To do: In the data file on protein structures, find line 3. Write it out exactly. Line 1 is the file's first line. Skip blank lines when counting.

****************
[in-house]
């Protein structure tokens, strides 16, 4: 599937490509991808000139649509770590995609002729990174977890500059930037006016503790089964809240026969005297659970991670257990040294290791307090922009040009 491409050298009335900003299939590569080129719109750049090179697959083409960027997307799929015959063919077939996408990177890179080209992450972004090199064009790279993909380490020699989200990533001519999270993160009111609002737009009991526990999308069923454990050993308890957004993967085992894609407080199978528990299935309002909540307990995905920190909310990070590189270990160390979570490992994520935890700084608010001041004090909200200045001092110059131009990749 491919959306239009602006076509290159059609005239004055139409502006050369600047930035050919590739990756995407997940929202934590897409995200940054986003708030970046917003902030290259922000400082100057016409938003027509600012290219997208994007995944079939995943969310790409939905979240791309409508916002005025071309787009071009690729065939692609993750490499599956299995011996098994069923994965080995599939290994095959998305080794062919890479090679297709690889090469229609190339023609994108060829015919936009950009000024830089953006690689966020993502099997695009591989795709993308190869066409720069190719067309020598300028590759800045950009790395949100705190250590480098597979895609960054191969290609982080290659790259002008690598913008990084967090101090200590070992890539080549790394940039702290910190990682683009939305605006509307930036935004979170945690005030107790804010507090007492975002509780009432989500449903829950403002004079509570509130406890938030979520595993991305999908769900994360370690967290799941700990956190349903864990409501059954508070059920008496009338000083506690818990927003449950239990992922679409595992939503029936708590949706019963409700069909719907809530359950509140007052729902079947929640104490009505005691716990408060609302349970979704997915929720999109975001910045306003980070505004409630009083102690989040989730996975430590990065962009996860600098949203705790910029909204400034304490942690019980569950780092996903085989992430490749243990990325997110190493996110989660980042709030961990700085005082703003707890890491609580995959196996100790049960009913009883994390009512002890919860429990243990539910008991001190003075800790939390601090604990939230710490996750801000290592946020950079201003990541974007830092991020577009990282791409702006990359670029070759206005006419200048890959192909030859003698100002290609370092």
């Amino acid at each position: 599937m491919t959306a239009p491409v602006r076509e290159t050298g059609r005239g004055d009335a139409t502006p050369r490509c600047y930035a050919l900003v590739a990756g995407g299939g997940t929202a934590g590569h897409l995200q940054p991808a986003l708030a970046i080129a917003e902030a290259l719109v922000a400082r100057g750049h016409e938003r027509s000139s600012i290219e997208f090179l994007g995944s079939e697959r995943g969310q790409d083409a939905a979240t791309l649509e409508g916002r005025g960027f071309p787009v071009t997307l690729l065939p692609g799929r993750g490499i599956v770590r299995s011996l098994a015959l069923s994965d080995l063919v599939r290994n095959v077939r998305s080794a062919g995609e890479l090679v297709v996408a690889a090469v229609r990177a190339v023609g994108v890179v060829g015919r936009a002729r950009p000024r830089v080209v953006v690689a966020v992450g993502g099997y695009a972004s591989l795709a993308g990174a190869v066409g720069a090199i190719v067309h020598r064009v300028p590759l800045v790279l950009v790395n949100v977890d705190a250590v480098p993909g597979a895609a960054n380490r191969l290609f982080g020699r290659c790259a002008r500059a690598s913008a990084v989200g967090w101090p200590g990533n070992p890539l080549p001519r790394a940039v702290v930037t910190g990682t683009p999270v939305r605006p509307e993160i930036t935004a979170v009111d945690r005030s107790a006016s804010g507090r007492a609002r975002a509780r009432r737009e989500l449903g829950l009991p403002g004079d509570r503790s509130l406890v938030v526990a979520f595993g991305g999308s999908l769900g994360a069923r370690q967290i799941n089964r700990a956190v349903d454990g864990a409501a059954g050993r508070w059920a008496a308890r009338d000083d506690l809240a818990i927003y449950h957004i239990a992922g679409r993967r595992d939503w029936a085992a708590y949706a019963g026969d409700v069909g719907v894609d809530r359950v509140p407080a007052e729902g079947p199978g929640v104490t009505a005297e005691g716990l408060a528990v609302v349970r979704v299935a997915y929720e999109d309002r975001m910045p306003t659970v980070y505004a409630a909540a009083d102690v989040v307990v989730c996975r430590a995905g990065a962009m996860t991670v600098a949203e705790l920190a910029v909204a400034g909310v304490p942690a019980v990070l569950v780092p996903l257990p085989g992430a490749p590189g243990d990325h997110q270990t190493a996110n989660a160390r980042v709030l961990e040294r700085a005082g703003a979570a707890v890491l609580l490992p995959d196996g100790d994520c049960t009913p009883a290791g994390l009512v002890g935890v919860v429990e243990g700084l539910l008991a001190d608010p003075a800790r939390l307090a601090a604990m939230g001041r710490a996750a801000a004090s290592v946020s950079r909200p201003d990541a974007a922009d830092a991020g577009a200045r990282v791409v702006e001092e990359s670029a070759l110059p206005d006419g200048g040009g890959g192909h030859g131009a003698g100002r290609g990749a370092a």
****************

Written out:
């Amino acid at each position: 599937m491919t959306a239009p491409v602006r076509e290159t050298g059609r005239g004055d009335a139409t502006p050369r490509c600047y930035a050919l900003v590739a990756g995407g299939g997940t929202a934590g590569h897409l995200q940054p991808a986003l708030a970046i080129a917003e902030a290259l719109v922000a400082r100057g750049h016409e938003r027509s000139s600012i290219e997208f090179l994007g995944s079939e697959r995943g969310q790409d083409a939905a979240t791309l649509e409508g916002r005025g960027f071309p787009v071009t997307l690729l065939p692609g799929r993750g490499i599956v770590r299995s011996l098994a015959l069923s994965d080995l063919v599939r290994n095959v077939r998305s080794a062919g995609e890479l090679v297709v996408a690889a090469v229609r990177a190339v023609g994108v890179v060829g015919r936009a002729r950009p000024r830089v080209v953006v690689a966020v992450g993502g099997y695009a972004s591989l795709a993308g990174a190869v066409g720069a090199i190719v067309h020598r064009v300028p590759l800045v790279l950009v790395n949100v977890d705190a250590v480098p993909g597979a895609a960054n380490r191969l290609f982080g020699r290659c790259a002008r500059a690598s913008a990084v989200g967090w101090p200590g990533n070992p890539l080549p001519r790394a940039v702290v930037t910190g990682t683009p999270v939305r605006p509307e993160i930036t935004a979170v009111d945690r005030s107790a006016s804010g507090r007492a609002r975002a509780r009432r737009e989500l449903g829950l009991p403002g004079d509570r503790s509130l406890v938030v526990a979520f595993g991305g999308s999908l769900g994360a069923r370690q967290i799941n089964r700990a956190v349903d454990g864990a409501a059954g050993r508070w059920a008496a308890r009338d000083d506690l809240a818990i927003y449950h957004i239990a992922g679409r993967r595992d939503w029936a085992a708590y949706a019963g026969d409700v069909g719907v894609d809530r359950v509140p407080a007052e729902g079947p199978g929640v104490t009505a005297e005691g716990l408060a528990v609302v349970r979704v299935a997915y929720e999109d309002r975001m910045p306003t659970v980070y505004a409630a909540a009083d102690v989040v307990v989730c996975r430590a995905g990065a962009m996860t991670v600098a949203e705790l920190a910029v909204a400034g909310v304490p942690a019980v990070l569950v780092p996903l257990p085989g992430a490749p590189g243990d990325h997110q270990t190493a996110n989660a160390r980042v709030l961990e040294r700085a005082g703003a979570a707890v890491l609580l490992p995959d196996g100790d994520c049960t009913p009883a290791g994390l009512v002890g935890v919860v429990e243990g700084l539910l008991a001190d608010p003075a800790r939390l307090a601090a604990m939230g001041r710490a996750a801000a004090s290592v946020s950079r909200p201003d990541a974007a922009d830092a991020g577009a200045r990282v791409v702006e001092e990359s670029a070759l110059p206005d006419g200048g040009g890959g192909h030859g131009a003698g100002r290609g990749a370092a």